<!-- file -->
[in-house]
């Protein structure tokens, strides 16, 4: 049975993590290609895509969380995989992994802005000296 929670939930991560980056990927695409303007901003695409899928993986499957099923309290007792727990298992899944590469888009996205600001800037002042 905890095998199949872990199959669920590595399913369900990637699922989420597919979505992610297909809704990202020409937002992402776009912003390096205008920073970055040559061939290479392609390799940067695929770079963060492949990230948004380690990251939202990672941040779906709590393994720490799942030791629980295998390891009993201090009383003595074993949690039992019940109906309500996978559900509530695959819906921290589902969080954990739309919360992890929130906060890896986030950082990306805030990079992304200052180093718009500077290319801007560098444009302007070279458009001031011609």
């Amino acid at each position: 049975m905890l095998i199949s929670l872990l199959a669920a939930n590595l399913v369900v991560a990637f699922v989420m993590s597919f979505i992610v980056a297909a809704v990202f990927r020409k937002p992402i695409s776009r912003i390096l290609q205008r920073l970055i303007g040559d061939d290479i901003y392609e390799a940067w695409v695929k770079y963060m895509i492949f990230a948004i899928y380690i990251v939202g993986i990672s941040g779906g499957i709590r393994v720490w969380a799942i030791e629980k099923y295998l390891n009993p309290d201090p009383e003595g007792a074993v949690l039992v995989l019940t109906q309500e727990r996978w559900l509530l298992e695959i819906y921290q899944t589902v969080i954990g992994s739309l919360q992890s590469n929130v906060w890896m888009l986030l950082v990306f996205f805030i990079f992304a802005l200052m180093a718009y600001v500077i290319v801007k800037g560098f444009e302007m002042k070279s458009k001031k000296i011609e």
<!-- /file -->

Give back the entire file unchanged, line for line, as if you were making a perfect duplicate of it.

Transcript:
[in-house]
């Protein structure tokens, strides 16, 4: 049975993590290609895509969380995989992994802005000296 929670939930991560980056990927695409303007901003695409899928993986499957099923309290007792727990298992899944590469888009996205600001800037002042 905890095998199949872990199959669920590595399913369900990637699922989420597919979505992610297909809704990202020409937002992402776009912003390096205008920073970055040559061939290479392609390799940067695929770079963060492949990230948004380690990251939202990672941040779906709590393994720490799942030791629980295998390891009993201090009383003595074993949690039992019940109906309500996978559900509530695959819906921290589902969080954990739309919360992890929130906060890896986030950082990306805030990079992304200052180093718009500077290319801007560098444009302007070279458009001031011609």
């Amino acid at each position: 049975m905890l095998i199949s929670l872990l199959a669920a939930n590595l399913v369900v991560a990637f699922v989420m993590s597919f979505i992610v980056a297909a809704v990202f990927r020409k937002p992402i695409s776009r912003i390096l290609q205008r920073l970055i303007g040559d061939d290479i901003y392609e390799a940067w695409v695929k770079y963060m895509i492949f990230a948004i899928y380690i990251v939202g993986i990672s941040g779906g499957i709590r393994v720490w969380a799942i030791e629980k099923y295998l390891n009993p309290d201090p009383e003595g007792a074993v949690l039992v995989l019940t109906q309500e727990r996978w559900l509530l298992e695959i819906y921290q899944t589902v969080i954990g992994s739309l919360q992890s590469n929130v906060w890896m888009l986030l950082v990306f996205f805030i990079f992304a802005l200052m180093a718009y600001v500077i290319v801007k800037g560098f444009e302007m002042k070279s458009k001031k000296i011609e």